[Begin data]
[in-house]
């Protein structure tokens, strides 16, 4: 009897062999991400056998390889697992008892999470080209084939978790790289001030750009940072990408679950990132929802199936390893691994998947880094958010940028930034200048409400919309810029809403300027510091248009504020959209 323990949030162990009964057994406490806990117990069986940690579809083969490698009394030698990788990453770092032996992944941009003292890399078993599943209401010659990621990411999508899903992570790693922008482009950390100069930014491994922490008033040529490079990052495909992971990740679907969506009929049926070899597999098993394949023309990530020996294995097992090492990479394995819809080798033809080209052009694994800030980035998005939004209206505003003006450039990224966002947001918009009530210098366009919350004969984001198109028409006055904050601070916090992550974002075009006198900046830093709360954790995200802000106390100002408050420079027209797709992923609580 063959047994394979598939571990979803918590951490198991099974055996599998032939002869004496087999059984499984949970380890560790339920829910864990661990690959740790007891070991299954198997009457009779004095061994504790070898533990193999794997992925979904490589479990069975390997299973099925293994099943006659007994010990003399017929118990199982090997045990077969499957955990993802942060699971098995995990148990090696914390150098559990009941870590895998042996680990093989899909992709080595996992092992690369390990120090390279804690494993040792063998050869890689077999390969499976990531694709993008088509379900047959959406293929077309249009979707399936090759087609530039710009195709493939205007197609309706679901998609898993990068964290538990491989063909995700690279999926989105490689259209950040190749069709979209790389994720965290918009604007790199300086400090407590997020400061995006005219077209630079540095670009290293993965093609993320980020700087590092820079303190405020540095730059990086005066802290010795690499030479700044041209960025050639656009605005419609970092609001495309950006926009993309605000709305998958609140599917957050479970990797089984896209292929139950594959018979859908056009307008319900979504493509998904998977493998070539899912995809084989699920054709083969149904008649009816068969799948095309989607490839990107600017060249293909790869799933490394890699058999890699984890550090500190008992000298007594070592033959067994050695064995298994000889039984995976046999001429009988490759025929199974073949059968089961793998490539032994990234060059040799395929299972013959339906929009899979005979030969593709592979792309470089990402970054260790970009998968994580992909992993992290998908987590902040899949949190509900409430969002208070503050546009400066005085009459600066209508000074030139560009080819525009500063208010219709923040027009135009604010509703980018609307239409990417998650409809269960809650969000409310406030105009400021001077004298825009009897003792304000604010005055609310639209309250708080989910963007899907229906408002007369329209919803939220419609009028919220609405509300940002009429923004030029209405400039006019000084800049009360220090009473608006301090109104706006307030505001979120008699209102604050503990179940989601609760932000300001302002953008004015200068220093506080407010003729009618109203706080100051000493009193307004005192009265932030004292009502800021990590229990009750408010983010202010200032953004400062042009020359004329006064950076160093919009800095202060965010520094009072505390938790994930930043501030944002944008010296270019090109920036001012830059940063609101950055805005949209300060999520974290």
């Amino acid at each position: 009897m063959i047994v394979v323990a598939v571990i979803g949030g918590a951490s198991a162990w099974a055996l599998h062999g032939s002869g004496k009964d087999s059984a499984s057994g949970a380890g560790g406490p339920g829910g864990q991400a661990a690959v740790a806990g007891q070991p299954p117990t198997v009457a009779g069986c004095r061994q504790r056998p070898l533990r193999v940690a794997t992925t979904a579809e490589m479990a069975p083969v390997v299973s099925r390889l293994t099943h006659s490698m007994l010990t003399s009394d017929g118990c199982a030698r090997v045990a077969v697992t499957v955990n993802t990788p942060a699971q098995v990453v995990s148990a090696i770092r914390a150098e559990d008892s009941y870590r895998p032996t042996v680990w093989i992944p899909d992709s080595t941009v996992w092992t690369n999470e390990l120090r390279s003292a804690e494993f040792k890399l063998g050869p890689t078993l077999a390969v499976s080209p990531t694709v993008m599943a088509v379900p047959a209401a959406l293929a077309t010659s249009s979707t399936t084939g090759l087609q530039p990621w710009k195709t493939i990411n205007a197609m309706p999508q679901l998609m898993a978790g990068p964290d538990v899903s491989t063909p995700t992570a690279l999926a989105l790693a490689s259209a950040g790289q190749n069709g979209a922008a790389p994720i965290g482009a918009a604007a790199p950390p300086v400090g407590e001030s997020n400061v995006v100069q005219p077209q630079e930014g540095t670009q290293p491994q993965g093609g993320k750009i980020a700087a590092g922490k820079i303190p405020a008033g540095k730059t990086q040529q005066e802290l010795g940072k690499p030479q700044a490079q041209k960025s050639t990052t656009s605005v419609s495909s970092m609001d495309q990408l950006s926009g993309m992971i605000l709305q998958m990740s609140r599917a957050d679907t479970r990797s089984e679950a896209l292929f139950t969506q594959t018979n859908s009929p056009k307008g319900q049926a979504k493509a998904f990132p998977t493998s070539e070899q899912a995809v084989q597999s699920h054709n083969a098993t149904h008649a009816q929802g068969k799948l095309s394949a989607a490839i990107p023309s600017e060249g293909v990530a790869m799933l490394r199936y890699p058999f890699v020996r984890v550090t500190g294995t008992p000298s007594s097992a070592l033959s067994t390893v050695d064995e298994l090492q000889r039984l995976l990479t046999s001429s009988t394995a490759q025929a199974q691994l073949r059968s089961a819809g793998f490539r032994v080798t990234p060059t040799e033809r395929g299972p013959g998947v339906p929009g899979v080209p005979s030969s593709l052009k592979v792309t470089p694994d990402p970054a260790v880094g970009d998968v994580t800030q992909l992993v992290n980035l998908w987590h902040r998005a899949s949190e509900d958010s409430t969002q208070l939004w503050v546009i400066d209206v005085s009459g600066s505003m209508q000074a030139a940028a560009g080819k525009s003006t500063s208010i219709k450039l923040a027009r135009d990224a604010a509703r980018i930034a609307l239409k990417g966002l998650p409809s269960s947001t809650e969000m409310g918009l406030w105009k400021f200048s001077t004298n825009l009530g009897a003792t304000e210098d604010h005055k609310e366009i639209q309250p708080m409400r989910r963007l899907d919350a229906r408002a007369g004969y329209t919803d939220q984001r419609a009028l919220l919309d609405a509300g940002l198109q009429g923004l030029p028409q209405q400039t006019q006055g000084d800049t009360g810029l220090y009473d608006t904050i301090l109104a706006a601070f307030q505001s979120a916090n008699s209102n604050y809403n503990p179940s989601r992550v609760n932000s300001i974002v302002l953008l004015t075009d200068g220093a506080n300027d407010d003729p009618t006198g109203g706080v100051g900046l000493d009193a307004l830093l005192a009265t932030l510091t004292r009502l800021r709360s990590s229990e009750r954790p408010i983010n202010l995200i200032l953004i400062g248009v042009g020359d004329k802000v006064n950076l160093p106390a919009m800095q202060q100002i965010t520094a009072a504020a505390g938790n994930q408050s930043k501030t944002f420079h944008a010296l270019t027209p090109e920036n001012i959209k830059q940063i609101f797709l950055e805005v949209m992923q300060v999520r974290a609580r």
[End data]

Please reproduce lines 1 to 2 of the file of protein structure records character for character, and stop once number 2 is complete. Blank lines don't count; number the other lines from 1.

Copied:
[in-house]
């Protein structure tokens, strides 16, 4: 009897062999991400056998390889697992008892999470080209084939978790790289001030750009940072990408679950990132929802199936390893691994998947880094958010940028930034200048409400919309810029809403300027510091248009504020959209 323990949030162990009964057994406490806990117990069986940690579809083969490698009394030698990788990453770092032996992944941009003292890399078993599943209401010659990621990411999508899903992570790693922008482009950390100069930014491994922490008033040529490079990052495909992971990740679907969506009929049926070899597999098993394949023309990530020996294995097992090492990479394995819809080798033809080209052009694994800030980035998005939004209206505003003006450039990224966002947001918009009530210098366009919350004969984001198109028409006055904050601070916090992550974002075009006198900046830093709360954790995200802000106390100002408050420079027209797709992923609580 063959047994394979598939571990979803918590951490198991099974055996599998032939002869004496087999059984499984949970380890560790339920829910864990661990690959740790007891070991299954198997009457009779004095061994504790070898533990193999794997992925979904490589479990069975390997299973099925293994099943006659007994010990003399017929118990199982090997045990077969499957955990993802942060699971098995995990148990090696914390150098559990009941870590895998042996680990093989899909992709080595996992092992690369390990120090390279804690494993040792063998050869890689077999390969499976990531694709993008088509379900047959959406293929077309249009979707399936090759087609530039710009195709493939205007197609309706679901998609898993990068964290538990491989063909995700690279999926989105490689259209950040190749069709979209790389994720965290918009604007790199300086400090407590997020400061995006005219077209630079540095670009290293993965093609993320980020700087590092820079303190405020540095730059990086005066802290010795690499030479700044041209960025050639656009605005419609970092609001495309950006926009993309605000709305998958609140599917957050479970990797089984896209292929139950594959018979859908056009307008319900979504493509998904998977493998070539899912995809084989699920054709083969149904008649009816068969799948095309989607490839990107600017060249293909790869799933490394890699058999890699984890550090500190008992000298007594070592033959067994050695064995298994000889039984995976046999001429009988490759025929199974073949059968089961793998490539032994990234060059040799395929299972013959339906929009899979005979030969593709592979792309470089990402970054260790970009998968994580992909992993992290998908987590902040899949949190509900409430969002208070503050546009400066005085009459600066209508000074030139560009080819525009500063208010219709923040027009135009604010509703980018609307239409990417998650409809269960809650969000409310406030105009400021001077004298825009009897003792304000604010005055609310639209309250708080989910963007899907229906408002007369329209919803939220419609009028919220609405509300940002009429923004030029209405400039006019000084800049009360220090009473608006301090109104706006307030505001979120008699209102604050503990179940989601609760932000300001302002953008004015200068220093506080407010003729009618109203706080100051000493009193307004005192009265932030004292009502800021990590229990009750408010983010202010200032953004400062042009020359004329006064950076160093919009800095202060965010520094009072505390938790994930930043501030944002944008010296270019090109920036001012830059940063609101950055805005949209300060999520974290």